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    • Apparently your possums are oppossums – and marsupials too… with a pouch. (I only discovered the pouch thing late last year, when writing a poem… of course!) But apparently that’s the only connection. They aren’t related.
      I’m pleased to hear you are feeling settled in your new home and community. How exciting – another stage in the parenting process. Enjoy.

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  25. You and all of Aus are in my prayers. I have friends who have nearly lost property, who have been chased from their houses, and struggle from the stress of the fires. May you all have rain, rain, rain … but not floods. May you have green, and the animals all come back. My husband and I look at Australia as “the second home of our hearts” and try to get there every two or three years. Thank you for letting us know you’re okay. Hang in there!

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    • How lovely to be the second home of your hearts, Deborah. Yes – praying for much healing rain. It has been joyful-glorious to see videos of farmers celebrating first rains. Such exuberance!

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  27. So glad some rain has arrived and hoping for more. Possums in a tree and a back-to-school poem, both lovely. I adore rumpled, crumpled comfy clothes and vacation time.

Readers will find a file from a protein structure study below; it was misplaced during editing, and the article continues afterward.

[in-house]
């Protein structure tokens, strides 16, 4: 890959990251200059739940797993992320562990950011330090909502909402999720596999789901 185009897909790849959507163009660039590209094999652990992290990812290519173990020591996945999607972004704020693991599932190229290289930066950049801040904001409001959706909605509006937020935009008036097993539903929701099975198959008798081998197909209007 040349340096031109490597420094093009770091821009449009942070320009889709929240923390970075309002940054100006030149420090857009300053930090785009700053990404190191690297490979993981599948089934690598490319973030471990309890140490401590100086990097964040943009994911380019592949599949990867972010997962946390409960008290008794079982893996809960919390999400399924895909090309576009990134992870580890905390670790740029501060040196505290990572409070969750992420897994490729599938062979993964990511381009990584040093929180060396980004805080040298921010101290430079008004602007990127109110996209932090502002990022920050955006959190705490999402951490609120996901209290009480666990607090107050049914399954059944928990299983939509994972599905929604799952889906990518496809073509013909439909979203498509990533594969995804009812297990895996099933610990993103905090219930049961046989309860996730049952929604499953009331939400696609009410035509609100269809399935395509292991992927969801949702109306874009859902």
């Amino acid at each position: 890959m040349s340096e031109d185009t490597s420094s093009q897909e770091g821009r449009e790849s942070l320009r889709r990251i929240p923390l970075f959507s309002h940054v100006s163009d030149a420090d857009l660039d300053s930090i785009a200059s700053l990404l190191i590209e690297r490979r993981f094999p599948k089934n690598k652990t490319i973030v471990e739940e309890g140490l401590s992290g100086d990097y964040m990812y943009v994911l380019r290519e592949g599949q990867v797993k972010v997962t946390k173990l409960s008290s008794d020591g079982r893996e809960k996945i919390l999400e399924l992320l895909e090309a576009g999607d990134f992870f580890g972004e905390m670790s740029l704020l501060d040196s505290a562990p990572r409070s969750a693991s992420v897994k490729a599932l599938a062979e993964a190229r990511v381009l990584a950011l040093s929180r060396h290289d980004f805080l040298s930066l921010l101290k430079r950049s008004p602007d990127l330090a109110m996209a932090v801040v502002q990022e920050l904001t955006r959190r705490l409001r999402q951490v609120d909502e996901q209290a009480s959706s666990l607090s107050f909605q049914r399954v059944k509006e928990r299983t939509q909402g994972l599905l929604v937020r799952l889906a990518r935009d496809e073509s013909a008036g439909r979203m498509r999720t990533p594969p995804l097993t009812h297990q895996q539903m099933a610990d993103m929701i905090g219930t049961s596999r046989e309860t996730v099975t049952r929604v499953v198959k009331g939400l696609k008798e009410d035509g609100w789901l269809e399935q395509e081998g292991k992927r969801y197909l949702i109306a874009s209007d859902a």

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  29. Glad to hear you’ve gotten some rain and some greening. I love your possums–we have opossums around here which, to me at least, aren’t nearly as cute. I also enjoyed your poem from 2014 about time–I shared a poem about time that I originally posted back in 2016.
    And how wonderful to see the video of your school visit! How lucky those children were to get to read your book and then meet you.

    Liked by 1 person

    • Hi Susan, I tried to comment on your post – but I can’t see how to post a comment. (I am sure something has changed with blog comments of late, because I have had all sorts of hiccups this round.) I’ve tried in Chrome and Safari, but no success. Your poetry mash-up looks (and sounds) like a fun exercise.

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  30. Oh, Kat. I am so sorry to hear about Amber. What a beauty. And what a life. She will live forever through your book and stories, a rare thing for any animal, and a gift to everybody…those photos are all so beautiful. That nibble is fun – finding animal clues makes the world feel so big and mysterious. Yesterday morning a possum was just hanging out in our driveway! Thank you very much for hosting. My thoughts are with Australia and with you. xx

    Liked by 1 person

    • Thank- you for your lovely, hopeful words, Amy. Yes – Amber has been loved the world over, through her story, and her pictures that make up such a big part of my author talks. (There may be tears when I do my next school visit – but that is all part of love and loss.) I’m regretting that I didn’t see any opossums when I was in America! I hadn’t realised they were common – but I’m thinking they must be?